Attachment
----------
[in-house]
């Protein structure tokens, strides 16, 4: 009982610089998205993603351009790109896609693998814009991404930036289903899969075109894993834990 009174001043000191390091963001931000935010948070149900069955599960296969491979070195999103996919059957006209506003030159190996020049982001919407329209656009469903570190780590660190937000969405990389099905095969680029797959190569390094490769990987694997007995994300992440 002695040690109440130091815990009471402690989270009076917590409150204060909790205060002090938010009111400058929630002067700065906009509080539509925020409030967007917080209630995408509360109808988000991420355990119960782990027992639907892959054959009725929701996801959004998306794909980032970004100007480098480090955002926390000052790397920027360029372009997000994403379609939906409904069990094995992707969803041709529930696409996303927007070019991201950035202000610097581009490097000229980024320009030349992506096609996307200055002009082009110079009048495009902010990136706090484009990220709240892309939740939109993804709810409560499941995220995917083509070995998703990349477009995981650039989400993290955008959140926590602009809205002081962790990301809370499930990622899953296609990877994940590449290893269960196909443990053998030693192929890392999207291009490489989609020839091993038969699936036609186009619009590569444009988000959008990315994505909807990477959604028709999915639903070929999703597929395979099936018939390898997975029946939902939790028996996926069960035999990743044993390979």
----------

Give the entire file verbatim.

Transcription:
[in-house]
């Protein structure tokens, strides 16, 4: 009982610089998205993603351009790109896609693998814009991404930036289903899969075109894993834990 009174001043000191390091963001931000935010948070149900069955599960296969491979070195999103996919059957006209506003030159190996020049982001919407329209656009469903570190780590660190937000969405990389099905095969680029797959190569390094490769990987694997007995994300992440 002695040690109440130091815990009471402690989270009076917590409150204060909790205060002090938010009111400058929630002067700065906009509080539509925020409030967007917080209630995408509360109808988000991420355990119960782990027992639907892959054959009725929701996801959004998306794909980032970004100007480098480090955002926390000052790397920027360029372009997000994403379609939906409904069990094995992707969803041709529930696409996303927007070019991201950035202000610097581009490097000229980024320009030349992506096609996307200055002009082009110079009048495009902010990136706090484009990220709240892309939740939109993804709810409560499941995220995917083509070995998703990349477009995981650039989400993290955008959140926590602009809205002081962790990301809370499930990622899953296609990877994940590449290893269960196909443990053998030693192929890392999207291009490489989609020839091993038969699936036609186009619009590569444009988000959008990315994505909807990477959604028709999915639903070929999703597929395979099936018939390898997975029946939902939790028996996926069960035999990743044993390979």